Tuesday 22 September 2015

An Hiatus Hexplained...

Canova's classical style bust of Napoleon, at the BM.

This here blogging malarkey is both addictive and demanding. But sometimes life gets in the way!

I thought I'd better just post something - so as to post anything, really! - rather than let the blog languish altogether. So here are a few odds and ends, incidentally giving a partial explanation of why wargame and figure related business is kind of on hold for the mo'.

At present, as well as my music teaching work (it's the busy period of a new term getting underway), I'm doing some fun freelance illustration for a big name client, and I'm painting a harpsichord lid - see pic below - for my uncle, Terence Charlston, a professional classical musician and educator specialising in baroque era music. It's a totally new departure for me, and has proven to be a great experience: fun and educational (and it even brings in a helpful bob or three!).

The harpsichord lid as it is at present... a ways off finished!

I'm also posting a few pics from our visit to the venerable British Museum, where Teresa and I went to see the superb Bonaparte and the British show, on the day before it finally closed. Seeing two Eagles 'in the flesh' was quite special.

Whilst at the BM we also saw an exhibition of incredible stuff belonging to a collection from the Rothchild family. Check out the inlaid work on this ancient gunstock!

And finally... as a wee kiddie I used to make hordes of little Plasticene figures; in my early teens I even sculpted some really rather woeful Milliput ones. Now, all these years later, I intend at some point soon-ish (time and work allowing!) to have a 'proper' go.

I really enjoy Tom's videos. He's working at a larger scale than I intend to. But I learned a lot from him: thanks Tom!

The videos of American fantasy/sci-fi figure sculptor Tom Mason were educational and inspirational (thank'ee, Mr Mason). And after watching a few of his lessons on YouTube I decided to 'tool up'. The pic below shows my current arsenal of gear, ready to go...

Well, back to work!

Wednesday 9 September 2015

Book Review: With The Old Breed - Eugene Sledge

'To me the war was insanity.' Eugene Sledge

I wouldnt be at all surprised if many of those who come to read this book these days, like me, got here via HBO's incredibly powerful and very moving Pacific mini-series.

Eugene 'Sledgehammer' Sledge served with K platoon of the 3rd battalion, 5th Regt. in the U.S.M.C*,  or K/3/5 for short. As a pfc (private first class) he was, as he says himself, 'cannon fodder', and as a member of a 60mm mortar team he saw action as rifleman, gunner, stretcher bearer and runner/carrier. Serving in two extremely ferocious and bloody campaigns, the lesser-known Peleliu and the more famous Okinawa, Sledge sees a lot of action on the front line, and relates what he saw and lived through in a humble and matter of fact manner.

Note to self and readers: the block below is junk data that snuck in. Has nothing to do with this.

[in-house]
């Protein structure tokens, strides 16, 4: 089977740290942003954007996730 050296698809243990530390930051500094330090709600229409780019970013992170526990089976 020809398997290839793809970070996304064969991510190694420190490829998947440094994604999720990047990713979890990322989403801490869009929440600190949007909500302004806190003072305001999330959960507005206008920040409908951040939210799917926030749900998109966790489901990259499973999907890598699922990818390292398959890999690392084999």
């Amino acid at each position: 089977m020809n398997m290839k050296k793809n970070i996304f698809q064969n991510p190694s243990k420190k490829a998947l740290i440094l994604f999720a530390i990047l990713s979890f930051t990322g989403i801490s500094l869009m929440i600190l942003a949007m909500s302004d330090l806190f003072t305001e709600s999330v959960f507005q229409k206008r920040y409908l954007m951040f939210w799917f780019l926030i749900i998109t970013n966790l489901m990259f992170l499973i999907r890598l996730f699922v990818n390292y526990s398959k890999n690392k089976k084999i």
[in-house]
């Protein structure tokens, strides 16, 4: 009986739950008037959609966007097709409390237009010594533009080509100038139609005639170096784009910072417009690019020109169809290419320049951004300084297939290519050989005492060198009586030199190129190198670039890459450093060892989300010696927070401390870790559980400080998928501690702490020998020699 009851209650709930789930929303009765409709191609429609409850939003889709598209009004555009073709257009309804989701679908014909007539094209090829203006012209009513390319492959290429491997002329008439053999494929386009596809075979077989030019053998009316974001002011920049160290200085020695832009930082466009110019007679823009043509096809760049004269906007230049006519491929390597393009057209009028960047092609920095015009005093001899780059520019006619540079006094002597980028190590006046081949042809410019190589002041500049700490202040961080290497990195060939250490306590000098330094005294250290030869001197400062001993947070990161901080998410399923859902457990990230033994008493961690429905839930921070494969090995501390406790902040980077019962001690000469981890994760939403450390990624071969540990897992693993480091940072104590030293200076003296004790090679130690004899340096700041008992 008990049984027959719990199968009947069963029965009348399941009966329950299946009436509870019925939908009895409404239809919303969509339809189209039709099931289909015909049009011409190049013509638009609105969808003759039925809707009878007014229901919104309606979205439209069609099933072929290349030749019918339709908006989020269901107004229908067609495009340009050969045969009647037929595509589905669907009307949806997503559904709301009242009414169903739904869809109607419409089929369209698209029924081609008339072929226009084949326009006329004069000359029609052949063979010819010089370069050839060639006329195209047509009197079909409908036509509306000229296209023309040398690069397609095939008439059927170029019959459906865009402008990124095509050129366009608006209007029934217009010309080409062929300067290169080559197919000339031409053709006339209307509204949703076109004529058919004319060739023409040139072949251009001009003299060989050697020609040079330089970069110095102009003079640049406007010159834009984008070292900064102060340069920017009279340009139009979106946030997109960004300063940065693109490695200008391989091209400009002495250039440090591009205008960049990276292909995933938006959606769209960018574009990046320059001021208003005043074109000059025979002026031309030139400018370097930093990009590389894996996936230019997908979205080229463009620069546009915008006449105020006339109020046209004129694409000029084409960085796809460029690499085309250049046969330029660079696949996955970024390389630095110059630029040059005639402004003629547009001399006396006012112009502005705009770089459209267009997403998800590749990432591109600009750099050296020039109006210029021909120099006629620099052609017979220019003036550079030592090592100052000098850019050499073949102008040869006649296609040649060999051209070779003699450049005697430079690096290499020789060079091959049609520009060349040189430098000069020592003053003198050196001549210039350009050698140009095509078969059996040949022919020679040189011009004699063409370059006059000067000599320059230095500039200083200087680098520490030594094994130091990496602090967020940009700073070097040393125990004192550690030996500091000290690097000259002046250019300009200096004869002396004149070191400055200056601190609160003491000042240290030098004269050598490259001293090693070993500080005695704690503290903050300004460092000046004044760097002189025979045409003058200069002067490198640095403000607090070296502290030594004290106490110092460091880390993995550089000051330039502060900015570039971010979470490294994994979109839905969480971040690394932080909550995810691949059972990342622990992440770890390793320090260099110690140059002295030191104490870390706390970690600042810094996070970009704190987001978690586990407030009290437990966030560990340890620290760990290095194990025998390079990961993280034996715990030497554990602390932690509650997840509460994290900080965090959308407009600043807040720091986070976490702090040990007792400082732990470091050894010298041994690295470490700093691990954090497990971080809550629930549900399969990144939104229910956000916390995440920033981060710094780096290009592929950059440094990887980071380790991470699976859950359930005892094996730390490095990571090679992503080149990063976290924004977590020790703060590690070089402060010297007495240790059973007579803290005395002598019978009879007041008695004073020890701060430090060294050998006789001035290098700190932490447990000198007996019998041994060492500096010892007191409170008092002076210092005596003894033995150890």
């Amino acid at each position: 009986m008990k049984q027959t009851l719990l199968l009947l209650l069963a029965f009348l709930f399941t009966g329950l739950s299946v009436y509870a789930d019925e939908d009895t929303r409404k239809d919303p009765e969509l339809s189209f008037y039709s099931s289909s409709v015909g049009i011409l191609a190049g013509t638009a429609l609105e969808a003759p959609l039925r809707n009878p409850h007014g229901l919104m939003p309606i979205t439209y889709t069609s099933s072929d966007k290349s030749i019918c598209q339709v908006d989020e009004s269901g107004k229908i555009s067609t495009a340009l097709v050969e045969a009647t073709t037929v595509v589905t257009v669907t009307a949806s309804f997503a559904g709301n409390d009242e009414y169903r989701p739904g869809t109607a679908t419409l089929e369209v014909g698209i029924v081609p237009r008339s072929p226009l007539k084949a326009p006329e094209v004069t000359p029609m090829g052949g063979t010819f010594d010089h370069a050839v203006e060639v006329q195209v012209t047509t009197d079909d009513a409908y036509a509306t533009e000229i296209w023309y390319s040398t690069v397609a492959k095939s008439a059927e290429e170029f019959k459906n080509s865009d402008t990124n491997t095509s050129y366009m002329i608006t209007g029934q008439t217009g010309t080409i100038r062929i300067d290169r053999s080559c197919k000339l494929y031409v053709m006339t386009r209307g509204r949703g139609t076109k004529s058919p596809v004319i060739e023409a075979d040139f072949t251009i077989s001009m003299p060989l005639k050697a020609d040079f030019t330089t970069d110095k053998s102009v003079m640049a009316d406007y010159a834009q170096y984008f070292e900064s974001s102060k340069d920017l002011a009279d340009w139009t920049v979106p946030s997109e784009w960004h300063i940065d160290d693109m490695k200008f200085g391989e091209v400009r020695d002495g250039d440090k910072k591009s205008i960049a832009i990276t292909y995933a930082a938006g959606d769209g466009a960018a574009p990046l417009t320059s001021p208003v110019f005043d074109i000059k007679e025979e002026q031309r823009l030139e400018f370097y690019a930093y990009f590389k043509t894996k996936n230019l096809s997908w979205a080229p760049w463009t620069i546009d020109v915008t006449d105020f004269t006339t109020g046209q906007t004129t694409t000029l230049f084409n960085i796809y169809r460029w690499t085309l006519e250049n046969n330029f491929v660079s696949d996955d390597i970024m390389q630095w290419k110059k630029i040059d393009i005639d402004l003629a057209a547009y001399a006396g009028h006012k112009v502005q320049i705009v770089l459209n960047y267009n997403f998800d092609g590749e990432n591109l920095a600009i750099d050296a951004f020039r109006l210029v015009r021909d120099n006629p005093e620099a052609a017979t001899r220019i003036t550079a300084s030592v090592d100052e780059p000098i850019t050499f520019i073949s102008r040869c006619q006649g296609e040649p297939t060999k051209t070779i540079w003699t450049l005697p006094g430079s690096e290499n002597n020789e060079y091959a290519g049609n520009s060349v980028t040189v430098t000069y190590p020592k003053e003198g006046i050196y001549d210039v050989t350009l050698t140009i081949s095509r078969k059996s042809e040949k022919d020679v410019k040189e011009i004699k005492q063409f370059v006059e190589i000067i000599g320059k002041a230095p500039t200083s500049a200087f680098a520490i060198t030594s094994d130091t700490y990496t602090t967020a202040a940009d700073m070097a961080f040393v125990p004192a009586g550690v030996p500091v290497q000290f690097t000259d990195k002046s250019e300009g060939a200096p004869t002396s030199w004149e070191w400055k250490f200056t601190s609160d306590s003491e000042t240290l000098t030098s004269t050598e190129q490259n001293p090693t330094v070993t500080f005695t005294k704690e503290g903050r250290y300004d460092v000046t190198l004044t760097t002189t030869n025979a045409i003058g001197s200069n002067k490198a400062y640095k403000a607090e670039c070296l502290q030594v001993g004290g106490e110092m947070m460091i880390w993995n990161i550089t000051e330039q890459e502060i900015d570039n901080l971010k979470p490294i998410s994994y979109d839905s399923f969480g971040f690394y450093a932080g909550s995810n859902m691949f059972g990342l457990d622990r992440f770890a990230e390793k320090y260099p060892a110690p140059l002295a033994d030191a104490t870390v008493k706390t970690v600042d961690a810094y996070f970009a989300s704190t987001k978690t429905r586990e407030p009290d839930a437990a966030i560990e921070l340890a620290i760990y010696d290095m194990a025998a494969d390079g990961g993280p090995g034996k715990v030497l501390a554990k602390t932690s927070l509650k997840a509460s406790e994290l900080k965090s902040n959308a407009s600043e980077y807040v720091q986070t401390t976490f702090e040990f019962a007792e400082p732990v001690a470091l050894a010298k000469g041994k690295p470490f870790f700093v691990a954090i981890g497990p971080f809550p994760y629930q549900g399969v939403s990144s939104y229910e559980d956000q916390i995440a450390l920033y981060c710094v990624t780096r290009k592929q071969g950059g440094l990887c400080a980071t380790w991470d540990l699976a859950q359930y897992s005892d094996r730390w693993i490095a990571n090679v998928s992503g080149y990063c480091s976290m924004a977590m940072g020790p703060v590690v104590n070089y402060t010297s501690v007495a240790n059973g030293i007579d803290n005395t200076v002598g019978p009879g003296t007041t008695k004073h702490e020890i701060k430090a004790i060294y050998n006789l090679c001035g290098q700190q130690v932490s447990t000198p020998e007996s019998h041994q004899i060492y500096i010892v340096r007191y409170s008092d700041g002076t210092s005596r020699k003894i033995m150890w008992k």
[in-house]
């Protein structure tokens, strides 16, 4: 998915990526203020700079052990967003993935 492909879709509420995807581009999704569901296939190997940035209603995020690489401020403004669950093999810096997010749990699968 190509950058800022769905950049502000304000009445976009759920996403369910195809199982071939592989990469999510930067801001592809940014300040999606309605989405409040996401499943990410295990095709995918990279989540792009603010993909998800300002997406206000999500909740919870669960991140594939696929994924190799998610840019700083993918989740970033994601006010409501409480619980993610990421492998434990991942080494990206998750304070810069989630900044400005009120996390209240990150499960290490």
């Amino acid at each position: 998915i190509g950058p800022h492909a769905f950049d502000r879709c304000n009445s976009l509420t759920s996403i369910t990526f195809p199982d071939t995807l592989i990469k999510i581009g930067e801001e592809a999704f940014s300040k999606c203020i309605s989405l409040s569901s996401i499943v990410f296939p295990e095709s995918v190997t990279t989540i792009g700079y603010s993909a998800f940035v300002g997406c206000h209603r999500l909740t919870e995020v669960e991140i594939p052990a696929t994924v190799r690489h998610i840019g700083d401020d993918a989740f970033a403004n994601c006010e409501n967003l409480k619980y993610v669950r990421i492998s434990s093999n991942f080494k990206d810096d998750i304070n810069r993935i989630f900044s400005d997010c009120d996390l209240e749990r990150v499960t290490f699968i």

Sledge in the Pacific, during WWII.

The Pacific TV series gets over the visceral impact and constant nervous stress incredibly well, something that books about the same kinds of events rarely manage. This does as good a job as any, but still falls short of the shock and adrenaline the TV production frequently arouses. I guess the differences just reflect the different strengths or propensities of these media. Nevertheless, this is still harrowing stuff.

Sledge went on to become a biology professor, cultivating a love of nature that very occasionally makes itself felt in small observations of his environment even amidst the hell of war. And Sledge, to his enormous credit, is unequivocal in his condemnation of the brutality and inhumanity of war, as when he says, on p. 261, that 'to me the war was insanity.' Shortly after this he reflects on the contrast between war and peacetime civilian life poignantly (p. 268): 'We just wished that people back home could understand how lucky they were and stop complaining about trivial inconveniences.' A recurrent theme.

Post-war. Sledge's wife persuaded him to write about his experiences in the Pacific as a form of therapy, for his  'combat fatigue', or post-traumatic stress disorder.

Further reinforcing the anti-war element of his writing are such passages as the following (p. 311), where, having narrated a grim episode concerning the dispatch of two Japanese officers, Sledge says 'Replete with violence, shock, blood, gore, and suffering, this was the type of incident that should be witnessed by anyone who has any delusions about the glory of war. It was as savage and brutal as though the enemy and we were primitive barbarians rather than civilised men.'

In his 'End Of The Agony' summation Sledge remarks that 'War is brutish, inglorious, and a terrible waste. Combat leaves an indelible mark on those who are forced to endure it.' He does go on to say that bravery, loyalty and esprit de corps were also factors, and that until 'countries cease trying to enslave others' war will be necessary. But overall one senses that he hopes for a day when we might stop the senseless brutal waste.

Science and the study of nature also helped Sledge stay sane.

I really enjoyed reading both Leckie's and Sledge's accounts of this mind-numbingly ferocious and wasteful conflict, but the more overtly anti-war note and the quiet dignity of Sledge's account give it the edge for me.

Born in 1923, Sledge died in 2001, aged 77, from stomach cancer. After the war he had come to terms with the trauma of killing and seeing his buddies (and enemies) killed by studying nature, both professionally and as a hobby. Ultimately this lead to his becoming a scientist with a doctorate, whose specialist area was helminthology... the study of parasitic worms! At least his hobby of ornithology wasn't quit as grim!

* United States Marine Corps... but I guess most folks reading this will probably already know this!?


In both this edition of Sledge's story, and the equivalent one by Robert Leckie (Helmet For My Pillow), I find it somewhat odd that swearing is taboo: sh*t becomes 'stuff' ('when the stuff hits the fan'), and SNAFU is rendered as 'situation normal all fouled up'! Considering the horror and squalor so vividly described, this nicety seems a little jarring, even bordering on the hypocritical, perhaps? I suspect this was an editorial decision, and doesn't necessarily represent the author's own decisions.